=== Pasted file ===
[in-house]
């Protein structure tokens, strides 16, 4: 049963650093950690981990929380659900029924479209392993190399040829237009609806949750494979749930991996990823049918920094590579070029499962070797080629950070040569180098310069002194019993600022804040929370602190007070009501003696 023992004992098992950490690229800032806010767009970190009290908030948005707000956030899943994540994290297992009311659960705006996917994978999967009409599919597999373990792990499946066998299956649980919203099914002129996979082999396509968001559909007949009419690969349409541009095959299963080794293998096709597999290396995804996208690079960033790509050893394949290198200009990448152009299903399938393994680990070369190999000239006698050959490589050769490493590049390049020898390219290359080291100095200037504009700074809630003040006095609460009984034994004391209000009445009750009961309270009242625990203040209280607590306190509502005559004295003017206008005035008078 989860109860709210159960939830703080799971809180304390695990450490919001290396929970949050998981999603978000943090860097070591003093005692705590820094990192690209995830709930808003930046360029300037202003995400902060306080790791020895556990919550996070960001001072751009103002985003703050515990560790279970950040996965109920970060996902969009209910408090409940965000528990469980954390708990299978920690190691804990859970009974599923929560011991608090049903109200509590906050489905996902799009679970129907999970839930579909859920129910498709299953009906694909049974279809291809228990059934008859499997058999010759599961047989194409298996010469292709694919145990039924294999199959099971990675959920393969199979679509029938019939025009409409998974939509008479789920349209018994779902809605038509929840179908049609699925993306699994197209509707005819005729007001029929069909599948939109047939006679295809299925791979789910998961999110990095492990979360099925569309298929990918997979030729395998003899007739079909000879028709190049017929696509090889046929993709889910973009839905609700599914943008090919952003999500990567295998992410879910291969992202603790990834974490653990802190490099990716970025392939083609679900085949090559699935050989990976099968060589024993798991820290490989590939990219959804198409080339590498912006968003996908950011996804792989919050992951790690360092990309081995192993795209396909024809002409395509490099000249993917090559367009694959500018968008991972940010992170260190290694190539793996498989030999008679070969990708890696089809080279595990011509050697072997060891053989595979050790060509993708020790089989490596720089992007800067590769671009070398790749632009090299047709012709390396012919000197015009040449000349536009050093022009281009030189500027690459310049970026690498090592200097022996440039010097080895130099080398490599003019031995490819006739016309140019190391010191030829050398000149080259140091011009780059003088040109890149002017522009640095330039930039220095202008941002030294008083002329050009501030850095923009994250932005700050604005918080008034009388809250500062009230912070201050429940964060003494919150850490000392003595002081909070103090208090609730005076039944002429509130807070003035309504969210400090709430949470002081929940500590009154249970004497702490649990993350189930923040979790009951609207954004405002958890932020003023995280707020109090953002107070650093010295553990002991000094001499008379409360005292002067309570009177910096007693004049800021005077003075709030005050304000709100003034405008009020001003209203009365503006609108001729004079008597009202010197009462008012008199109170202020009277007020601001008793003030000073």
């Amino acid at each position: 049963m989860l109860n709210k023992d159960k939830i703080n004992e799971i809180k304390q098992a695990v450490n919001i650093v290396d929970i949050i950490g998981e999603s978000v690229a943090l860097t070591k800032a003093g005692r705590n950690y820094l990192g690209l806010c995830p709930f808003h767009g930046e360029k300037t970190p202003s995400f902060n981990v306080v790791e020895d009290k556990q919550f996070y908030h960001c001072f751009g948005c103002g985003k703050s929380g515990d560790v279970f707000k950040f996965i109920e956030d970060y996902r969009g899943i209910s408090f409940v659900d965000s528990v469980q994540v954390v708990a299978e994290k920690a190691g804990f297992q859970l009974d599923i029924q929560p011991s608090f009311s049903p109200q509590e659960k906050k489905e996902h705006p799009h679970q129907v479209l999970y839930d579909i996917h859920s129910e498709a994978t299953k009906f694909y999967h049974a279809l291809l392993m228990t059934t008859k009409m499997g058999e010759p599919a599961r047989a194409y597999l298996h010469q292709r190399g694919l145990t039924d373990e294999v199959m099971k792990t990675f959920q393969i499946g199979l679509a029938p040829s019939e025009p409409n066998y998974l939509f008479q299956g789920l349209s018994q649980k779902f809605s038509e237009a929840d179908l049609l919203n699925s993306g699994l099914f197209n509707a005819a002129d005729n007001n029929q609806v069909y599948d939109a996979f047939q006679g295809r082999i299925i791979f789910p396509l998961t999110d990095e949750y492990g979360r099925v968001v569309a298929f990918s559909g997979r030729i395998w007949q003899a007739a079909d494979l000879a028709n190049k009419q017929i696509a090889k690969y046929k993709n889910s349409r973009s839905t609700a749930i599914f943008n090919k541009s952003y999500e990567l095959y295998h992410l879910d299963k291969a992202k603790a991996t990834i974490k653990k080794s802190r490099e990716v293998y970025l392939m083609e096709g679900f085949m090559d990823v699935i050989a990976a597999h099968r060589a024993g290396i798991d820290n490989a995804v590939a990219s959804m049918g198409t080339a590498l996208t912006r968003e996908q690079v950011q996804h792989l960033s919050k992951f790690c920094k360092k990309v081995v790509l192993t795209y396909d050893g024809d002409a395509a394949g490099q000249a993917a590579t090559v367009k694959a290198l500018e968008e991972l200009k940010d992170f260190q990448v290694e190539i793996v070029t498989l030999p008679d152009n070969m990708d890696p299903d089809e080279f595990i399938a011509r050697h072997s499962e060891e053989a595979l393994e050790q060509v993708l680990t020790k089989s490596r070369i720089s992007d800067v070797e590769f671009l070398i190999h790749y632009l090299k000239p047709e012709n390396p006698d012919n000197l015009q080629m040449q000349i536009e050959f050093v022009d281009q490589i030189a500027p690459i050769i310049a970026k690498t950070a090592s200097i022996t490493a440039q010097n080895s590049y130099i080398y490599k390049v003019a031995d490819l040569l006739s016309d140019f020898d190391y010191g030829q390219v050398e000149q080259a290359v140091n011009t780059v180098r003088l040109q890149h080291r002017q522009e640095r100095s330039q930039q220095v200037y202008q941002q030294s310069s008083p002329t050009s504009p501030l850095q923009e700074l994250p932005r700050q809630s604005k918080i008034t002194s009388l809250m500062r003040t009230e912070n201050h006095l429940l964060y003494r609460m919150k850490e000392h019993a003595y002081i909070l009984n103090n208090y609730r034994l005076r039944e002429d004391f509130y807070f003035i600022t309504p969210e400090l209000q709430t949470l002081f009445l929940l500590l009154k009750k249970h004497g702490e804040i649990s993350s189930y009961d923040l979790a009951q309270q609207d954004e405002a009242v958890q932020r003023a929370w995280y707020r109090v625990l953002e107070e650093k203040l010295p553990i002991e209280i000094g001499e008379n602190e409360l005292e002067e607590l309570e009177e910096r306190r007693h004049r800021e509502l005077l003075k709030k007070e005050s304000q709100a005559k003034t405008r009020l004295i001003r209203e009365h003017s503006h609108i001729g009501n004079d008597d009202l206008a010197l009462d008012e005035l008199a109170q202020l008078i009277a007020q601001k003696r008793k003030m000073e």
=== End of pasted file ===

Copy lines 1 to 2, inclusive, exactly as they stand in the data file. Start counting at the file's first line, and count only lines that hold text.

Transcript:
[in-house]
């Protein structure tokens, strides 16, 4: 049963650093950690981990929380659900029924479209392993190399040829237009609806949750494979749930991996990823049918920094590579070029499962070797080629950070040569180098310069002194019993600022804040929370602190007070009501003696 023992004992098992950490690229800032806010767009970190009290908030948005707000956030899943994540994290297992009311659960705006996917994978999967009409599919597999373990792990499946066998299956649980919203099914002129996979082999396509968001559909007949009419690969349409541009095959299963080794293998096709597999290396995804996208690079960033790509050893394949290198200009990448152009299903399938393994680990070369190999000239006698050959490589050769490493590049390049020898390219290359080291100095200037504009700074809630003040006095609460009984034994004391209000009445009750009961309270009242625990203040209280607590306190509502005559004295003017206008005035008078 989860109860709210159960939830703080799971809180304390695990450490919001290396929970949050998981999603978000943090860097070591003093005692705590820094990192690209995830709930808003930046360029300037202003995400902060306080790791020895556990919550996070960001001072751009103002985003703050515990560790279970950040996965109920970060996902969009209910408090409940965000528990469980954390708990299978920690190691804990859970009974599923929560011991608090049903109200509590906050489905996902799009679970129907999970839930579909859920129910498709299953009906694909049974279809291809228990059934008859499997058999010759599961047989194409298996010469292709694919145990039924294999199959099971990675959920393969199979679509029938019939025009409409998974939509008479789920349209018994779902809605038509929840179908049609699925993306699994197209509707005819005729007001029929069909599948939109047939006679295809299925791979789910998961999110990095492990979360099925569309298929990918997979030729395998003899007739079909000879028709190049017929696509090889046929993709889910973009839905609700599914943008090919952003999500990567295998992410879910291969992202603790990834974490653990802190490099990716970025392939083609679900085949090559699935050989990976099968060589024993798991820290490989590939990219959804198409080339590498912006968003996908950011996804792989919050992951790690360092990309081995192993795209396909024809002409395509490099000249993917090559367009694959500018968008991972940010992170260190290694190539793996498989030999008679070969990708890696089809080279595990011509050697072997060891053989595979050790060509993708020790089989490596720089992007800067590769671009070398790749632009090299047709012709390396012919000197015009040449000349536009050093022009281009030189500027690459310049970026690498090592200097022996440039010097080895130099080398490599003019031995490819006739016309140019190391010191030829050398000149080259140091011009780059003088040109890149002017522009640095330039930039220095202008941002030294008083002329050009501030850095923009994250932005700050604005918080008034009388809250500062009230912070201050429940964060003494919150850490000392003595002081909070103090208090609730005076039944002429509130807070003035309504969210400090709430949470002081929940500590009154249970004497702490649990993350189930923040979790009951609207954004405002958890932020003023995280707020109090953002107070650093010295553990002991000094001499008379409360005292002067309570009177910096007693004049800021005077003075709030005050304000709100003034405008009020001003209203009365503006609108001729004079008597009202010197009462008012008199109170202020009277007020601001008793003030000073």